1 Nephi 12-14. Nephi’s Grand Vision

Introduction

Nephi provides one of the most remarkable visionary experiences recorded in scripture.  In the short sweep of four chapters he unveils patterns of the plan of salvation woven into the threads of world history.  In the process he also elucidates four vital gospel themes which appear throughout scripture and in the words of living-day prophets.  A careful study of Nephi’s grand vision of 1 Nephi 11-14 will prepare us to understand the patterns of the plan of salvation and the gospel as they are manifested in history and throughout the scriptures.

We will explore this vision today using three perspectives.  The first two perspectives are “apocalyptic literature” and “salvation history.”  The last perspective involves four key themes present in Nephi’s vision, which are also found repeatedly throughout the Book of Mormon.  When we understand these four key themes we have made significant inroads to understanding patterns and themes throughout the Book of Mormon, other scripture, and history.  In preparation to carefully investigate Nephi’s vision let us study each of the three perspectives introduced here: apocalyptic literature, salvation history, and the four gospel themes. Continue reading

1 Nephi 12-14. Nephi’s Grand Vision

Introduction

Nephi provides one of the most remarkable visionary experiences recorded in scripture.  In the short sweep of four chapters he unveils patterns of the plan of salvation woven into the threads of world history.  In the process he also elucidates four vital gospel themes which appear throughout scripture and in the words of living-day prophets.  A careful study of Nephi’s grand vision of 1 Nephi 11-14 will prepare us to understand the patterns of the plan of salvation and the gospel as they are manifested in history and throughout the scriptures.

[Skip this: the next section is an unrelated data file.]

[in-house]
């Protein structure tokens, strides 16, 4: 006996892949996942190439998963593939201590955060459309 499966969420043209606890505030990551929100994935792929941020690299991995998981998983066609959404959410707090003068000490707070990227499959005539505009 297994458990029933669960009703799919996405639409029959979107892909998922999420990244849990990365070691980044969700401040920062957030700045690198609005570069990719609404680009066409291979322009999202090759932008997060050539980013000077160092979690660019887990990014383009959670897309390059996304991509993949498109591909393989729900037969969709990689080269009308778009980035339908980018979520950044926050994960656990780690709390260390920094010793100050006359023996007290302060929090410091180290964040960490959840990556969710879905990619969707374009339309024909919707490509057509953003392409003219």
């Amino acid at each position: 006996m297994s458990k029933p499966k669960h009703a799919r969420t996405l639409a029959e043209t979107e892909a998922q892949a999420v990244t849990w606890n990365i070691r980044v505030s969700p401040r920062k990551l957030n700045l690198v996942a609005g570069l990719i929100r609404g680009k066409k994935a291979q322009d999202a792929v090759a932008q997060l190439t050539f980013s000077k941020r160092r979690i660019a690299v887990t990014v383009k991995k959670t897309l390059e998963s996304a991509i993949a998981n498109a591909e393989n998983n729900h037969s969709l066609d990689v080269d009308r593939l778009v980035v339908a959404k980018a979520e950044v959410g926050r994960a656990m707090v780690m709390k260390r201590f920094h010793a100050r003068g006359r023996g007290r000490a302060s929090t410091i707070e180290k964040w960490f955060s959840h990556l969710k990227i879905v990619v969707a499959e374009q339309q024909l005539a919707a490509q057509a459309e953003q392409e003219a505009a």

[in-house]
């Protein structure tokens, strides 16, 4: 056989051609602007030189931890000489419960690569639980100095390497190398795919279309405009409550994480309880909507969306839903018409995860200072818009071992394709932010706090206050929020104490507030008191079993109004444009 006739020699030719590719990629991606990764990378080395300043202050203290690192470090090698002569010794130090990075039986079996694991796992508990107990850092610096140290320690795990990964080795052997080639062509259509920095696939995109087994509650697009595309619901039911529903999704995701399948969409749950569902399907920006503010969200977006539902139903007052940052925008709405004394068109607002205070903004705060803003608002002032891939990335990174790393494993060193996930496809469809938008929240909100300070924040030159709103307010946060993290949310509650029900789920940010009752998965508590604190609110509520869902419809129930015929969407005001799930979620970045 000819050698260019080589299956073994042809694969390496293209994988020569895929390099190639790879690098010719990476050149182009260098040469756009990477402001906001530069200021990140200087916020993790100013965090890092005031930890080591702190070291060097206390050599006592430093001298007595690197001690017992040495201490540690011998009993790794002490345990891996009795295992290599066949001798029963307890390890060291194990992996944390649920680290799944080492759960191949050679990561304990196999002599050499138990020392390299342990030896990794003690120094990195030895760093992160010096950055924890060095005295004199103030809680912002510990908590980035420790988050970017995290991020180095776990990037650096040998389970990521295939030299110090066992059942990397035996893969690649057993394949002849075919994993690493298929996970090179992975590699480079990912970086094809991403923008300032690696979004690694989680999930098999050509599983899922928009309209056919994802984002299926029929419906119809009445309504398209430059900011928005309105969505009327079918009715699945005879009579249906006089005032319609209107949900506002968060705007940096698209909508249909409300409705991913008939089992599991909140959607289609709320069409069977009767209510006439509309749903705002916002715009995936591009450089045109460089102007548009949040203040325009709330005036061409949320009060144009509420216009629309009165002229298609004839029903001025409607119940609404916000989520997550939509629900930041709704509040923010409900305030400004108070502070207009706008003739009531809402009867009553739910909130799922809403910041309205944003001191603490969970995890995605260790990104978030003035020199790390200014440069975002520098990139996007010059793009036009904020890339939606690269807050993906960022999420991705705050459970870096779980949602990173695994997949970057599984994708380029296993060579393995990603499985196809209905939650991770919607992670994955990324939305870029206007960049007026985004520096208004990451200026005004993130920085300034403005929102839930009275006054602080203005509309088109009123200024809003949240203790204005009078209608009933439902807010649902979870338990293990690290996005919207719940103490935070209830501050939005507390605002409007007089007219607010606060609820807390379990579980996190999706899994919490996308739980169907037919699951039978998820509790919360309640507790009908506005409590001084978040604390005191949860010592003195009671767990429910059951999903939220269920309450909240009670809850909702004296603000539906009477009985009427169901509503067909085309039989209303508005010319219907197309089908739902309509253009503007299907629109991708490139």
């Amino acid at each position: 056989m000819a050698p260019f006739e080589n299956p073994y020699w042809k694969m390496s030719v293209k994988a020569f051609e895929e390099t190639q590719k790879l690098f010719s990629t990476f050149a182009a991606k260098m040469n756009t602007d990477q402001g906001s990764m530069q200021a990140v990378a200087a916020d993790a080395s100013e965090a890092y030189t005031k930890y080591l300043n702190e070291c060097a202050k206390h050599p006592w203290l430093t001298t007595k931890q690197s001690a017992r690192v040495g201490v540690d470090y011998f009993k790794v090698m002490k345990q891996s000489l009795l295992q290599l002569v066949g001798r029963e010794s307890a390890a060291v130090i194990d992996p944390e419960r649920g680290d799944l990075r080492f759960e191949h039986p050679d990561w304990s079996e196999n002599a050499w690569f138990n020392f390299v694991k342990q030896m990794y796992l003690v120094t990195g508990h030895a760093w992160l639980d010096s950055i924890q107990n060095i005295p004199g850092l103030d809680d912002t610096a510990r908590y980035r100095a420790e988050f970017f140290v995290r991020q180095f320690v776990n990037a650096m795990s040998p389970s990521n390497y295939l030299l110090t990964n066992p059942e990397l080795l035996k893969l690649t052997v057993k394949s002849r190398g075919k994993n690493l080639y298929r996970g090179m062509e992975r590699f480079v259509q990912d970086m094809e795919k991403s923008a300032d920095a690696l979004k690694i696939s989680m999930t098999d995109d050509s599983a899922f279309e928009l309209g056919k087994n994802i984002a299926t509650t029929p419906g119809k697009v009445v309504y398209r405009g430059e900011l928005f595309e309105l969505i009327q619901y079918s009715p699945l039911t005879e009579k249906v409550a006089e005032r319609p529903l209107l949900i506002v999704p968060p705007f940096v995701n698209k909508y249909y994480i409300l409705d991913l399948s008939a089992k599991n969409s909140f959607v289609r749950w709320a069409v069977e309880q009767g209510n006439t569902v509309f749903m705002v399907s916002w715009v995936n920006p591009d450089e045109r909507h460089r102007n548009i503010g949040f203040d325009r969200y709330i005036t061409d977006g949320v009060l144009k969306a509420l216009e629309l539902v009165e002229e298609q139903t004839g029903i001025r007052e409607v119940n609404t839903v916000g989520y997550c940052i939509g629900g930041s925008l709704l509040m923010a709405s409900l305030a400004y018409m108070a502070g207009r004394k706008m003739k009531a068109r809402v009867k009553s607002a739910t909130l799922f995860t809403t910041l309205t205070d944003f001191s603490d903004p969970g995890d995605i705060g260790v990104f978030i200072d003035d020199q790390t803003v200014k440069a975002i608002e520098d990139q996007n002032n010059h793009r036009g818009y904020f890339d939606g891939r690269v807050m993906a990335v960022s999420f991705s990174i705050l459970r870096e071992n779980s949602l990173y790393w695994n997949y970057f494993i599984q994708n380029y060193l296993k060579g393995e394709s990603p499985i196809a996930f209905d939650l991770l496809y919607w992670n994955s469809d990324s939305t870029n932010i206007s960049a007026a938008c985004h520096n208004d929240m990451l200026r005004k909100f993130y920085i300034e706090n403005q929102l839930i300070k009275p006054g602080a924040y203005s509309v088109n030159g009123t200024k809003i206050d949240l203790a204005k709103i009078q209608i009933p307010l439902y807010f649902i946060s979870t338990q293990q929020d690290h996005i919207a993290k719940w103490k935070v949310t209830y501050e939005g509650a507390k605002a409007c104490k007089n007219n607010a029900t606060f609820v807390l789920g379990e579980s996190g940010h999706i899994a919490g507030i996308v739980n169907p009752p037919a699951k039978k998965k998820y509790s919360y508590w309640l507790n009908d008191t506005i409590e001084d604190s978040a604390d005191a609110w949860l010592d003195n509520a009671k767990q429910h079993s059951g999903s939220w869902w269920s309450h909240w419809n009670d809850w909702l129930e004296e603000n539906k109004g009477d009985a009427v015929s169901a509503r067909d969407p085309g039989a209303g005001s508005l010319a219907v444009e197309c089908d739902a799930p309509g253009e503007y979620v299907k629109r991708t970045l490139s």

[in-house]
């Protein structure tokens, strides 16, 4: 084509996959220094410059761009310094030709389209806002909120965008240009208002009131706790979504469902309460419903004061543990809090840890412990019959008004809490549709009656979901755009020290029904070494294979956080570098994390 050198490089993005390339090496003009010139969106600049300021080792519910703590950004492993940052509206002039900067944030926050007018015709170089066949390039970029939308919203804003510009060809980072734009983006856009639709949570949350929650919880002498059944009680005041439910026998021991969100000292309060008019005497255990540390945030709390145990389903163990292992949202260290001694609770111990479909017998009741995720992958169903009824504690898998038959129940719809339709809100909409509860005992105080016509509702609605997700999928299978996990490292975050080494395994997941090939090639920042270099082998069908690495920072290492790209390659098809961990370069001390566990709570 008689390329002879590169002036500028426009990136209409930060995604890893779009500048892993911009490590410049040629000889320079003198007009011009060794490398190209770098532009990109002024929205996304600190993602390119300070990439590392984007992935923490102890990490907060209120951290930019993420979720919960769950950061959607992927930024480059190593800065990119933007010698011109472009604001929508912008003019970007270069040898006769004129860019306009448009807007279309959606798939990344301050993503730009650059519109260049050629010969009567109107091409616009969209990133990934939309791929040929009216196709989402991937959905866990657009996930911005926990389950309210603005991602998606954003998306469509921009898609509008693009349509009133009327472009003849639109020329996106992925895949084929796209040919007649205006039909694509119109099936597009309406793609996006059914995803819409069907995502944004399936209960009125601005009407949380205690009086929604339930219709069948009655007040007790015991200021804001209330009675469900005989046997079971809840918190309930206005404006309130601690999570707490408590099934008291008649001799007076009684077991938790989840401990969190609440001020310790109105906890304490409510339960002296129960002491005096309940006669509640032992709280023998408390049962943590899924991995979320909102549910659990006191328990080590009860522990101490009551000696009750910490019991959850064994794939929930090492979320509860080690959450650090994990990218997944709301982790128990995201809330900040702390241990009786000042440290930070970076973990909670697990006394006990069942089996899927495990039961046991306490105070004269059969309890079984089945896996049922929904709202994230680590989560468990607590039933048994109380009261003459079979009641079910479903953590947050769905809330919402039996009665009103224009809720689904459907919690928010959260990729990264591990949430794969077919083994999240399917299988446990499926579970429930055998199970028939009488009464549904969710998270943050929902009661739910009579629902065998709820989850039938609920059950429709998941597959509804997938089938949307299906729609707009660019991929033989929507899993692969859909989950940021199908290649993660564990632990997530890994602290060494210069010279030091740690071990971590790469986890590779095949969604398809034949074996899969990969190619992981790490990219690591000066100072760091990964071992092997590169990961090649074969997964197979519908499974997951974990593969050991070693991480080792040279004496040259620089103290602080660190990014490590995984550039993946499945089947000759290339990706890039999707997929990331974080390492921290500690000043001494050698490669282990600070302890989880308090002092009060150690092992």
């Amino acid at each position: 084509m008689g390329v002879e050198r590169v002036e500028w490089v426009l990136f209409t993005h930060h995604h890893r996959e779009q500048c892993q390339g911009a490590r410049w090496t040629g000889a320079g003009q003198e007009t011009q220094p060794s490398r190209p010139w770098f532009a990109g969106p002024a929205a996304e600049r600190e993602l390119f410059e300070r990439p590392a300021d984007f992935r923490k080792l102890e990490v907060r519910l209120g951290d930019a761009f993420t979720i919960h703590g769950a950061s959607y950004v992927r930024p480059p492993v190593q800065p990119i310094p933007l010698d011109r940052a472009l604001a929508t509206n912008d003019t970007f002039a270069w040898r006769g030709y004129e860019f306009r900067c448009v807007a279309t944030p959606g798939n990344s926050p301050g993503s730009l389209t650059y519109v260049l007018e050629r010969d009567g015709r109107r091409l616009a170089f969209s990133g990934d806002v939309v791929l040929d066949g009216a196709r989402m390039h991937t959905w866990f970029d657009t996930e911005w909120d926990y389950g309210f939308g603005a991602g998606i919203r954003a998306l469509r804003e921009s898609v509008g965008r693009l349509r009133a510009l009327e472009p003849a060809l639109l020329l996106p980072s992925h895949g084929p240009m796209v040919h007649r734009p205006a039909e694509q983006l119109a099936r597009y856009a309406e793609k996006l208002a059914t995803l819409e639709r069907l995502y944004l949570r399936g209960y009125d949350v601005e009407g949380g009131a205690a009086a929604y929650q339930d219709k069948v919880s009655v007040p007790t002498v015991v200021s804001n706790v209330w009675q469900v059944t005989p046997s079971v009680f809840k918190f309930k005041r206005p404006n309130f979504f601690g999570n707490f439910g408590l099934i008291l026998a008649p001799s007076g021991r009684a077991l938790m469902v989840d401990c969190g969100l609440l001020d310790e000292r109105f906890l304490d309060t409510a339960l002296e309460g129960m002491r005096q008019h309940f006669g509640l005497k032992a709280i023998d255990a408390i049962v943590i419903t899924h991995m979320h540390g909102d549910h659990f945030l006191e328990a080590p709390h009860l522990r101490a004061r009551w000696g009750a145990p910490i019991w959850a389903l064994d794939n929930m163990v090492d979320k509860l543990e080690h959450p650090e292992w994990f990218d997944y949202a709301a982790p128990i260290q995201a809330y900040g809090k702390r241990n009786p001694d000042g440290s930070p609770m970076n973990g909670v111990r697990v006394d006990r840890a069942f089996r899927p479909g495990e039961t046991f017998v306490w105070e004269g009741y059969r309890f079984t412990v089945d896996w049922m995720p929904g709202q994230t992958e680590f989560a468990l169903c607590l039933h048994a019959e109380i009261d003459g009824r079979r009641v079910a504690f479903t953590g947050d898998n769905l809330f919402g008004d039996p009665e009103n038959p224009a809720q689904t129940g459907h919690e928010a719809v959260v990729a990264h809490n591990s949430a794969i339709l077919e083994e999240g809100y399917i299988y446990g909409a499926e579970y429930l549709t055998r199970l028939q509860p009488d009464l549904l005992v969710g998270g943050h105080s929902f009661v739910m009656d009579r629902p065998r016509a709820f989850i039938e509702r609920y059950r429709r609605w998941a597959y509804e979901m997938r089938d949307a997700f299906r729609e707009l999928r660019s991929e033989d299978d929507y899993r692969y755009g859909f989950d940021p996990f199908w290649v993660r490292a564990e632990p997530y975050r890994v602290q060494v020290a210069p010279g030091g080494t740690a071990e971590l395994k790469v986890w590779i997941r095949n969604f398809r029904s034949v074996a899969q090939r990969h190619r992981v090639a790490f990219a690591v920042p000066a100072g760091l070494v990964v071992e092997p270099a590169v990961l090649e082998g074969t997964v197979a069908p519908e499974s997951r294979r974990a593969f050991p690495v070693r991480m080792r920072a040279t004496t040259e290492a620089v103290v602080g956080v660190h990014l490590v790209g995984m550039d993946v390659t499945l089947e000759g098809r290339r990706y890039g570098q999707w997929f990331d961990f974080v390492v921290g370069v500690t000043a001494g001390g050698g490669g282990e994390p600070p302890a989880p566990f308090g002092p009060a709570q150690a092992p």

We will explore this vision today using three perspectives.  The first two perspectives are “apocalyptic literature” and “salvation history.”  The last perspective involves four key themes present in Nephi’s vision, which are also found repeatedly throughout the Book of Mormon.  When we understand these four key themes we have made significant inroads to understanding patterns and themes throughout the Book of Mormon, other scripture, and history.  In preparation to carefully investigate Nephi’s vision let us study each of the three perspectives introduced here: apocalyptic literature, salvation history, and the four gospel themes. Continue reading

Revelation 5-6 and 19-22. Views and Perspectives

Introduction

The Book of Revelation has long been the source of much mystery, speculation, fantastic interpretations, and the source of near suffocating fervor that the world will be destroyed in five minutes (I just hope that I can finish this article before that happens!).  Though the Book of Revelation can cause confusion due to bizarre images, strange symbols, and unfamiliar sights we can take courage that with some simple interpretive keys the words, symbols, and messages of this text can be meaningful for our lives now.  Joseph Smith has encouraged us with the words, “The Book of Revelation is one of the plainest books God ever caused to be written.”1  Sometimes I joke that the only time I have ever questioned the prophetic calling of Joseph Smith is his statement concerning the Book of Revelation.  Well seriously now, if we exercise our faith and go to work reading, thinking, and praying about the text we will discover as Joseph Smith declared that the Book of Revelation is indeed quite plain.  Again, this takes faith and work. Continue reading


  1. History of the Church, 5:342.